The work of the conversion of the world goes on slowly; but it makes as much progress as the work of the conversion of the church does. No more sinners are converted, because no more Christians are converted. The world will continue to lie in wick. édness, while " the ways of Zion mourn as they do. Does any one wonder that iniquity abounds, when the love of so many has waxed cold? We are sending the light of truth abroad, when we have but little of the warmth of love at home.

We are often asked what we are doing for the conversion of the world. We ought to be doing a great deal-all we can. But I would ask, what are we doing for the conversion of the church? What to promote holiness nearer home, among our fellowChristians and in our own hearts? Let us not forget the world, but at the same time let us remember Zion.

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16. Inquiring Saints.

I was asked the other day whether I had had any recent meeting for inquirers. I replied that I had not --that there were few inquiring sinners in the congregation, and I judged the reason to be, that there were few inquiring saints. “ Inquiring saints ! that is a new phrase. We always supposed that inquiring belonged exclusively to sinners." But it is not so. Do we not read in Ezekiel, 36 : 37, " Thus saith the Lord God, I will yet for this be inquired of by the house of Israel to do it for them ?By the house of Israel, that is, by his people—by the church. You see that God requires and expects his covenanted people to inquire. It is true that saints do not make the same inquiry that sinners do. The latter ask what they must do to be saved, whereas the inquiry of Christians is, " Wilt thou not revive us again ?" It is a blessed state of things when the people of God are inquiring. It is good for themselves, and it has a most benign influence on others. When the people of God inquire, presently the impenitent begin to inquire. That question, “ Wilt thou not revive us ?'' is soon followed by the other, “What must I do to be saved ?" Yes, when saints become anxious, it is not long ere sinners become anxious. The inquiry of the three thousand on the day of Pentecost, “Men and brethren, what shall we do ?" was preceded by the inquiry of the one hundred and twenty, who '"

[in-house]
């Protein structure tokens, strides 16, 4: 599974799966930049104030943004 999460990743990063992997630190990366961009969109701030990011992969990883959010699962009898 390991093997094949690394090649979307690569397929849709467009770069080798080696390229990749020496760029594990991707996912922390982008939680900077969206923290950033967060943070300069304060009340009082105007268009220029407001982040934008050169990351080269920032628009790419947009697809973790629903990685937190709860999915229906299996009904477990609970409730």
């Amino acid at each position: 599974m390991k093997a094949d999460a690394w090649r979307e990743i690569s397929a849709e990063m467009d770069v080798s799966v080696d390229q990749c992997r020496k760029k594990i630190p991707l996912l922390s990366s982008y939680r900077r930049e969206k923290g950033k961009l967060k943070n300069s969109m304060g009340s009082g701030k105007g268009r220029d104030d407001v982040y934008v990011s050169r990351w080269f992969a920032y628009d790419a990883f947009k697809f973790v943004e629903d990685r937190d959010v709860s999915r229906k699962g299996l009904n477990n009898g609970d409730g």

Hall continued with one accord in prayer and supplication.” Generally, I suppose, that is the order. First saints inquire, and then sinners. And whenever, in any congregation, religion does not flourish, one principal reason of it is that the saints are not inquiring. They do not attend their inquiry meeting appointed for them. The saints' inquiry meeting is the prayer meeting. In that Christians meet together to inquire of the Lord “ to do it for them," that is, to fulfill the promise about the new heart and the new spirit, of which he had been speaking. Now, when this meeting is crowded and interesting -when the inquiry among Christians is general, and earnest, and importunate, the sinners' inquiry meeting usually becomes crowded and interesting.

O that I could make my voice to be heard by all the dear people of God in the land on this subject I would say, “ You wonder and lament that sinners do not inquire. But, are you inquiring? You wonder that they do not feel. But do you feel? Can you expect a heart of stone to feel, when a heart of flesh does not? You are surprised that sinners can sleep. It is because you sleep along side of them. Do you but awake, and bestir yourselves, and look up and

you will see how soon they will begin to be roused, and to look about them, and to ask the meaning of your solicitude." O that the saints would but inquire! That is what I want to sec.